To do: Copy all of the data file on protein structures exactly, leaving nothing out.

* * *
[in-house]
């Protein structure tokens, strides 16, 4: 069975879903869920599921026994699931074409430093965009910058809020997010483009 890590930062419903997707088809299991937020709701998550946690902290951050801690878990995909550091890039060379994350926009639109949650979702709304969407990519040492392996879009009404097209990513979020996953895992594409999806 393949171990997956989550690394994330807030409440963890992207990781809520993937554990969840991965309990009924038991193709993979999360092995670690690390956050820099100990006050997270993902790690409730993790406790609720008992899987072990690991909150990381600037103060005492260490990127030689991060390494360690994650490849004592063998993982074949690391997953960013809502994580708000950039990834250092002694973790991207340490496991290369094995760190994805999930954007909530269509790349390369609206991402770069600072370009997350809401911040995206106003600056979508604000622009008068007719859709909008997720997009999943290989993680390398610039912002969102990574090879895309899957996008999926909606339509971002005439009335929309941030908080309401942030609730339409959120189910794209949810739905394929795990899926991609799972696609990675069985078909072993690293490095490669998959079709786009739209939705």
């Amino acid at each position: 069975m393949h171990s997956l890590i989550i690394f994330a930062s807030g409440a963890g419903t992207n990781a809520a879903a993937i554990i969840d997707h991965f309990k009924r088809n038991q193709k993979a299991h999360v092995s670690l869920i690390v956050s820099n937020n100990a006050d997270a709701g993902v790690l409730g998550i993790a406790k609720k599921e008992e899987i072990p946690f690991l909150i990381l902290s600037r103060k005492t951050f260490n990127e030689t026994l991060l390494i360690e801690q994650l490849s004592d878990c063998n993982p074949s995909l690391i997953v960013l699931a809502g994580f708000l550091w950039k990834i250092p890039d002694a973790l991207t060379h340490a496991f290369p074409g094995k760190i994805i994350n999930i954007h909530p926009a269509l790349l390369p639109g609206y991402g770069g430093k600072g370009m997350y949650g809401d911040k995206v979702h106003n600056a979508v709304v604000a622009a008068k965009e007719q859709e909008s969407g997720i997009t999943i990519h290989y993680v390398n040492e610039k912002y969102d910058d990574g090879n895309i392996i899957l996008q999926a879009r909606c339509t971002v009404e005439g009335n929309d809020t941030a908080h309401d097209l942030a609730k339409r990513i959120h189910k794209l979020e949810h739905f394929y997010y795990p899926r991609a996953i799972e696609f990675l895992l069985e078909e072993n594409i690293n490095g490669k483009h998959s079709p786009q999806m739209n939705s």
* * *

[in-house]
């Protein structure tokens, strides 16, 4: 069975879903869920599921026994699931074409430093965009910058809020997010483009 890590930062419903997707088809299991937020709701998550946690902290951050801690878990995909550091890039060379994350926009639109949650979702709304969407990519040492392996879009009404097209990513979020996953895992594409999806 393949171990997956989550690394994330807030409440963890992207990781809520993937554990969840991965309990009924038991193709993979999360092995670690690390956050820099100990006050997270993902790690409730993790406790609720008992899987072990690991909150990381600037103060005492260490990127030689991060390494360690994650490849004592063998993982074949690391997953960013809502994580708000950039990834250092002694973790991207340490496991290369094995760190994805999930954007909530269509790349390369609206991402770069600072370009997350809401911040995206106003600056979508604000622009008068007719859709909008997720997009999943290989993680390398610039912002969102990574090879895309899957996008999926909606339509971002005439009335929309941030908080309401942030609730339409959120189910794209949810739905394929795990899926991609799972696609990675069985078909072993690293490095490669998959079709786009739209939705």
């Amino acid at each position: 069975m393949h171990s997956l890590i989550i690394f994330a930062s807030g409440a963890g419903t992207n990781a809520a879903a993937i554990i969840d997707h991965f309990k009924r088809n038991q193709k993979a299991h999360v092995s670690l869920i690390v956050s820099n937020n100990a006050d997270a709701g993902v790690l409730g998550i993790a406790k609720k599921e008992e899987i072990p946690f690991l909150i990381l902290s600037r103060k005492t951050f260490n990127e030689t026994l991060l390494i360690e801690q994650l490849s004592d878990c063998n993982p074949s995909l690391i997953v960013l699931a809502g994580f708000l550091w950039k990834i250092p890039d002694a973790l991207t060379h340490a496991f290369p074409g094995k760190i994805i994350n999930i954007h909530p926009a269509l790349l390369p639109g609206y991402g770069g430093k600072g370009m997350y949650g809401d911040k995206v979702h106003n600056a979508v709304v604000a622009a008068k965009e007719q859709e909008s969407g997720i997009t999943i990519h290989y993680v390398n040492e610039k912002y969102d910058d990574g090879n895309i392996i899957l996008q999926a879009r909606c339509t971002v009404e005439g009335n929309d809020t941030a908080h309401d097209l942030a609730k339409r990513i959120h189910k794209l979020e949810h739905f394929y997010y795990p899926r991609a996953i799972e696609f990675l895992l069985e078909e072993n594409i690293n490095g490669k483009h998959s079709p786009q999806m739209n939705s």